Academy continues preparations, despite board vote

By Johnny Jackson

Patricia Lewis and her administrative staff are continuing preparations to open the Lewis Academy of Excellence in Riverdale.

Thursday, the Clayton County Board of Education voted unanimously on a recommendation to revoke a three-part charter contract among the State Department of Education, Clayton County Public Schools Board of Education, and the Lewis Academy of Excellence charter school.

According to District V Board Member Rod Johnson, the charter school will have to return to the board and submit a Certificate of Occupancy.

"I think it's just a matter of the Lewis Academy not having the proper documentation," Johnson said. "We have to make sure that all of these children are receiving the best education possible.

"I definitely believe the board will consider allowing the school to go forward. But the school board has to prepare itself for the students."

Johnson explained that the recommendation precludes making sure that resources and education are available for all students in the district, in the event that the charter school does not open.

"It's better for us to be proactive and address this matter in the event that we have to accommodate those students that are supposed to attend the Lewis Academy of Excellence," Johnson said. "They have done some outstanding things to get to this point.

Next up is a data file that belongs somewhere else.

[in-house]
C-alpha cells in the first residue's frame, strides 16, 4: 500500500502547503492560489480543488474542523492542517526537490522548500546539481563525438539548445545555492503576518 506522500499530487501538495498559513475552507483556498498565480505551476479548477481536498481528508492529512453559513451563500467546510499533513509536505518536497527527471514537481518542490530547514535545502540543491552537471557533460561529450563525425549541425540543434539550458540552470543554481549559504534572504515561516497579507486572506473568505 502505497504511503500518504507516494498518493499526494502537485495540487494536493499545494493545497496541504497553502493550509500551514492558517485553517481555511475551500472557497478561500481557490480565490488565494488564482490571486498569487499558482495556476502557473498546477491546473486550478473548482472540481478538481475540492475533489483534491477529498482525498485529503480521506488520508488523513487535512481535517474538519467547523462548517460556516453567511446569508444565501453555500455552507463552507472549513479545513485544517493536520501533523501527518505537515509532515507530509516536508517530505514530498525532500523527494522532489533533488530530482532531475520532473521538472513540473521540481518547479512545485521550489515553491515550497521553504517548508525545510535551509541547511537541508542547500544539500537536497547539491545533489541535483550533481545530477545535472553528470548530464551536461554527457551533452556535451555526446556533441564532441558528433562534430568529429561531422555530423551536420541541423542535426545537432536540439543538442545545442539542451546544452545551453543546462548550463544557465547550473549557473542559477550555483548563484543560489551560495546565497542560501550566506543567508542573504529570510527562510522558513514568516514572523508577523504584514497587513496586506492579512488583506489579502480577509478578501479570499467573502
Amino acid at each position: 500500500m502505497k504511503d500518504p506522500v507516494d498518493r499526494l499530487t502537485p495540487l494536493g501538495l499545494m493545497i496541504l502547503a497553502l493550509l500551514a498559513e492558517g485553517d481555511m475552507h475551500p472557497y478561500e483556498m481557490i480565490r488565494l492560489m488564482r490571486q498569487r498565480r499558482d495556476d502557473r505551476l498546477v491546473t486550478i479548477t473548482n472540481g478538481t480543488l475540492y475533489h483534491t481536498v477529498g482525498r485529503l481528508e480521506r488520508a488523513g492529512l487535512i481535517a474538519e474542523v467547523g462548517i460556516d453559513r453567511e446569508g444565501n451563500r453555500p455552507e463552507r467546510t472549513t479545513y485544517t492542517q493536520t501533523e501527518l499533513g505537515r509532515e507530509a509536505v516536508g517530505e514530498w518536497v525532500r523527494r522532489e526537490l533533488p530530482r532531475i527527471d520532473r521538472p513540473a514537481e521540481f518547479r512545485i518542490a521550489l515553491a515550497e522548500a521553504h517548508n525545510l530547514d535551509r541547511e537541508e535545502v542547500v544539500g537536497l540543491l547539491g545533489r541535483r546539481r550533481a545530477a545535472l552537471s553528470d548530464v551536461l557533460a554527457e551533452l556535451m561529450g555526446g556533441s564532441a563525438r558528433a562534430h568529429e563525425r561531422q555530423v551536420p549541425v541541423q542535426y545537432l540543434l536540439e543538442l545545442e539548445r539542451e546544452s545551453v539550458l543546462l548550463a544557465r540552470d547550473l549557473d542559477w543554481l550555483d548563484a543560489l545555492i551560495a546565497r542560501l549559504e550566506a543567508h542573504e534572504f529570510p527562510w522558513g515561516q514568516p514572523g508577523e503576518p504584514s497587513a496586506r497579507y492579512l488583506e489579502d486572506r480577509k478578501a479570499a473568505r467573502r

"We need to collaboratively work to make sure the Lewis Academy gets its doors open to students."

"The parents want to see the school open. They're excited and motivated," said Dionne Thompson, Lewis Academy of Excellence board member. "(And) Certification of Occupancy is the next step.

"This place is going to be awesome," she said, gesturing holy. "Look at the ground the school is on; it can be nothing but safe here."

Lewis Academy of Excellence Founder Patricia Lewis said she expects the school to open.

Lewis said, next week, her architect and attorney will meet with the fire marshal and building inspectors to determine if the Riverdale First United Methodist Church has met code standards for charter schools in the state of Georgia.

As a volunteer workers and general contractors busily worked around her, Lewis said she is optimistic that the school will open.

"We're just trying to make a mark in the community," she said, pointing out the sturdy masonry work in the buildings.

"We're trying to empower the community," Thompson said. "For once here we are. This school will open."

If Lewis obtains a Certificate of Occupancy soon, she may have an opportunity to present it to the BOE at its next meeting on Aug. 1, and inevitably open the Lewis Academy of Excellence.

After years of opposing a charter school, board members gave the green light for the school. It is open to students from across the county, but each must apply. Lewis said about 400 are expected to attend the first year, with a waiting list for some grades.

Supporters of charter schools say it provides discipline, character building and an emphasis on academics. Lewis has said she expects few, if any major discipline problems.